Descending into the canyon is by FAR the hardest part. Keep your wits and remain calm. Cairns will become sparse and the trail will continuously disappear. Things will feel completely cross-country at times, but the trail is certainly there and you have to pay attention. There will be a section where you enter another wash that is heavily overgrown and not fun to navigate. We actually traversed too far down the wash because we missed a cairn on the left meant to lead us out of the wash & onto a small trail. Eventually you do find a very slim path (we called it a goat-trail) that properly drops you down into Telephone Canyon. There are cairns here as well, but finding this place is going to be very challenging on the way back! Note your location on the GPS, which I’m assuming you have used extensively by now.  

Once in the canyon, the trail is still challenging and slow. The river bed is heavily overgrown and the cairns are no longer a thing. You must think of this area like a spider web and cross vegetation “islands” when your wash dead-ends so that you can find another one. You just have to move east toward the widening canyon. The path does become easier the further east you go. You will find the intersection with the north end of the Strawhouse trail after hiking the canyon for about 4 miles. It is hard to miss as there are two giant cairns and it’s a nice little oasis with shade and large rocks to sit.

Very few people head east beyond this point (most come up Strawhouse and head west out of the canyon). Continuing to go down the canyon is actually very easy and quite beautiful. The river bed will be wide and you can make excellent time to the eastern terminus. You will know you are almost there when you see a clay house/structure on the left side. The ONLY tricky part of this leg is paying attention to find cairns before the clay structure that will guide you out of the wash. You will then find a trail that quickly turns into a very old road. You will finish when you find a cattle guard and a barbed wire fence. Congrats!

Just a few notes on the return trip: do not meander into side canyons on your way west, use your GPS to stay on the “main road”. Finding the trail back out of the canyon is tricky and climbing out is just as frustrating as climbing in. Watch for cairns that guide you out of mini-washes. We camped two miles from the east terminus and made it all the way back in one day.

MARCH 2024 Update: We repeated this trail, but wanted to go down Strawhouse in 2024 (separate review for that MESS of a hike). 

Familiarity helped tremendously the second time around. The first three miles are still very easy to follow, but miles 3-6 are even more overgrown, especially the segment that descends into the canyon. It takes about 4 hours to actually reach the wash, but that segment was better than I remembered and you can cruise to the Strawhouse junction in 2 hours afterward. It is actually very pleasant, beautiful, and up-lifting.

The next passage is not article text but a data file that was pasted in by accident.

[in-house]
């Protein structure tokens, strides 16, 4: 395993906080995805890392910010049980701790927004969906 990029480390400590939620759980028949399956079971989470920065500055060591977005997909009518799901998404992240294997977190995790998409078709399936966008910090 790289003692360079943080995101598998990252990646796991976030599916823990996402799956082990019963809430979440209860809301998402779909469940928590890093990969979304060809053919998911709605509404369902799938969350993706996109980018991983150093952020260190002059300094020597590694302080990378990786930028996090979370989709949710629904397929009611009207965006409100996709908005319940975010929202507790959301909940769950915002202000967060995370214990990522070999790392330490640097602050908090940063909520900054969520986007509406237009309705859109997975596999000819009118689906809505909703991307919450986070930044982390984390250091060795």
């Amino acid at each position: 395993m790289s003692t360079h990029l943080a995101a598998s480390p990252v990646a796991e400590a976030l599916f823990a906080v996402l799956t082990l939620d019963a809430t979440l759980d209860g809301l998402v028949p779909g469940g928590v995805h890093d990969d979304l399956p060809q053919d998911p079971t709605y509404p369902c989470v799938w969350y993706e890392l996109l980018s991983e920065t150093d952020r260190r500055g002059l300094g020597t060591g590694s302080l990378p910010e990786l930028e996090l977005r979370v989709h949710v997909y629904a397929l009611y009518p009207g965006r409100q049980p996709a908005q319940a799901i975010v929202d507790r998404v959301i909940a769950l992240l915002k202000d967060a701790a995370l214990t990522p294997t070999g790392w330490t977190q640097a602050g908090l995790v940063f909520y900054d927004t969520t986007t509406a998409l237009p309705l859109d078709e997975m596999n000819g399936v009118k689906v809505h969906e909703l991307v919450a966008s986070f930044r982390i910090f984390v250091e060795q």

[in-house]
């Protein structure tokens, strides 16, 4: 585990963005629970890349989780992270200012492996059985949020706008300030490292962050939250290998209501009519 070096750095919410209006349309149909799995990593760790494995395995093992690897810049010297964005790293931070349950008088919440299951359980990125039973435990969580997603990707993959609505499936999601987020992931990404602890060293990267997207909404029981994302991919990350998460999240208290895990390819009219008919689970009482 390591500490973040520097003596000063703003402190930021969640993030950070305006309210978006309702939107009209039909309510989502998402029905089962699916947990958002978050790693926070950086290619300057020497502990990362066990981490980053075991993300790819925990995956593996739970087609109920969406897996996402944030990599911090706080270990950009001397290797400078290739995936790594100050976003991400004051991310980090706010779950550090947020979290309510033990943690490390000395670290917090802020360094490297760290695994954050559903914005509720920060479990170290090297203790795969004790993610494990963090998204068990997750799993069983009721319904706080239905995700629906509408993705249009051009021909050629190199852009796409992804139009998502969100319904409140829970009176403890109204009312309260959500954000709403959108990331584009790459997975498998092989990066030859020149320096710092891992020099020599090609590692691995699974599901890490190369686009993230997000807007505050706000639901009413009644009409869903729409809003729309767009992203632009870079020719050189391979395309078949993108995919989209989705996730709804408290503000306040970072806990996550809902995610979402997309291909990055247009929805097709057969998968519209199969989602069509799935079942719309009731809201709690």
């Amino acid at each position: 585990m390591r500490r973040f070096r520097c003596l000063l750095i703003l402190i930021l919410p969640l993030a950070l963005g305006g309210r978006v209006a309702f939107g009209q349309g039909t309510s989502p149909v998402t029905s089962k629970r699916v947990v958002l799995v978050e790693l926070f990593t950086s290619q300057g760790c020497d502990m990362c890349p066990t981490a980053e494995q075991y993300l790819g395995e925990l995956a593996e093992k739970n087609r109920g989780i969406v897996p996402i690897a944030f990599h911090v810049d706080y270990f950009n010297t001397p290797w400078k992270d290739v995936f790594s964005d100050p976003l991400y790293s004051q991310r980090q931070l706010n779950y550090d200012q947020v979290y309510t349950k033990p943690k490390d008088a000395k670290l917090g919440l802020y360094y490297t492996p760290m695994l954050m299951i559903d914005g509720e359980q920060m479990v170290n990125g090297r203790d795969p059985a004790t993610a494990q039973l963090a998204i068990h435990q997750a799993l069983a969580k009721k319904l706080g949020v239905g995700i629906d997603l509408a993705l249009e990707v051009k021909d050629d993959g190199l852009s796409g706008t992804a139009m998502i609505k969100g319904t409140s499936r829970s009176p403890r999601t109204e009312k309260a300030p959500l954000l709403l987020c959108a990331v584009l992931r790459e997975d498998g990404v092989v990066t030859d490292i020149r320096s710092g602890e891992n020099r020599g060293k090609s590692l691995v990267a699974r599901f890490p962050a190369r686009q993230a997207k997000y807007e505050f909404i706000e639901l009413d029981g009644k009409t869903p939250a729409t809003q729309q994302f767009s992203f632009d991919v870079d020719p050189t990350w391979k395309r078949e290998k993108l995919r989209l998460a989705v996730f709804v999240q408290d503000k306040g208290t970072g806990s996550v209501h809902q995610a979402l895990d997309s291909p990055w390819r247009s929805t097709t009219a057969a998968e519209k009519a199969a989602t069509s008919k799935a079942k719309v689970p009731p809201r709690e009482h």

Quiet as a mouse. Dry as a bone
By rodavenport on 4/13/2014
Rating: 3point5stars Difficulty: 3stars Solitude: 5stars
Distance: 6.00 Miles Duration: N/A

I only went out 3 miles then looped back. I was not prepared and it is the wrong time of the year to be trying to bite off a big chunk of this trail. Besides my legs were pretty wore out from the 16 miles in the mountains the day before. A lot of up and down through small canyons and arroyos the most interesting thing I saw was a lot of desert flowers. Especially on the cactus.

Part Of A Longer 4-Day Backcountry Hike
By Blaze on 11/19/2013
Rating: 2point5stars Difficulty: 4stars Solitude: 4point5stars
Distance: N/A Duration: N/A

I hiked the Telephone Canyon Trail as part of a 4 day backpacking expedition through the backcountry trails of Big Bend National Park.  The hike occurred on the 3rd & 4th days in the backcountry.  You can read my log of that extended hike here.

I hiked the western section of the Telephone Canyon Trail from the Strawhouse Trail to Old Ore Road. This trail was unmaintained and extremely difficult to follow. In some sections, there were rock cairns, but for most of the trail they were non-existent.  They had either washed away, been knocked down by animals, or simply become overgrown by vegetation.  I was forced to hike using my map, GPS and land navigation skills I learned in the military.

The trail appears to follow an arroyo through various canyons, but the arroyo is filled with rocks, boulders, cacti, and thorn bushes, making it virtually impenetrable.  The arroyo is also filled with thick gravel, making it a hard surface to walk on.  I expended a lot of energy and there was a lot of slippage.  I had to stop periodically to inspect my feet and administer foot care.


Traversing this trail was slow going.  At times, I was only going 1/3rd to 1/2 mph, but I was expending a lot of energy and drinking a lot of water.  I also had to stop every couple of miles to try and figure out where I was and which way to go.

I do NOT recommend anyone hike this trail. It is very easy to become lost and you could potentially die. When I returned from my hike, I told the rangers that this trail should either be maintained or removed from the map.  In its current condition, it is a death trap, even for the most experienced hikers.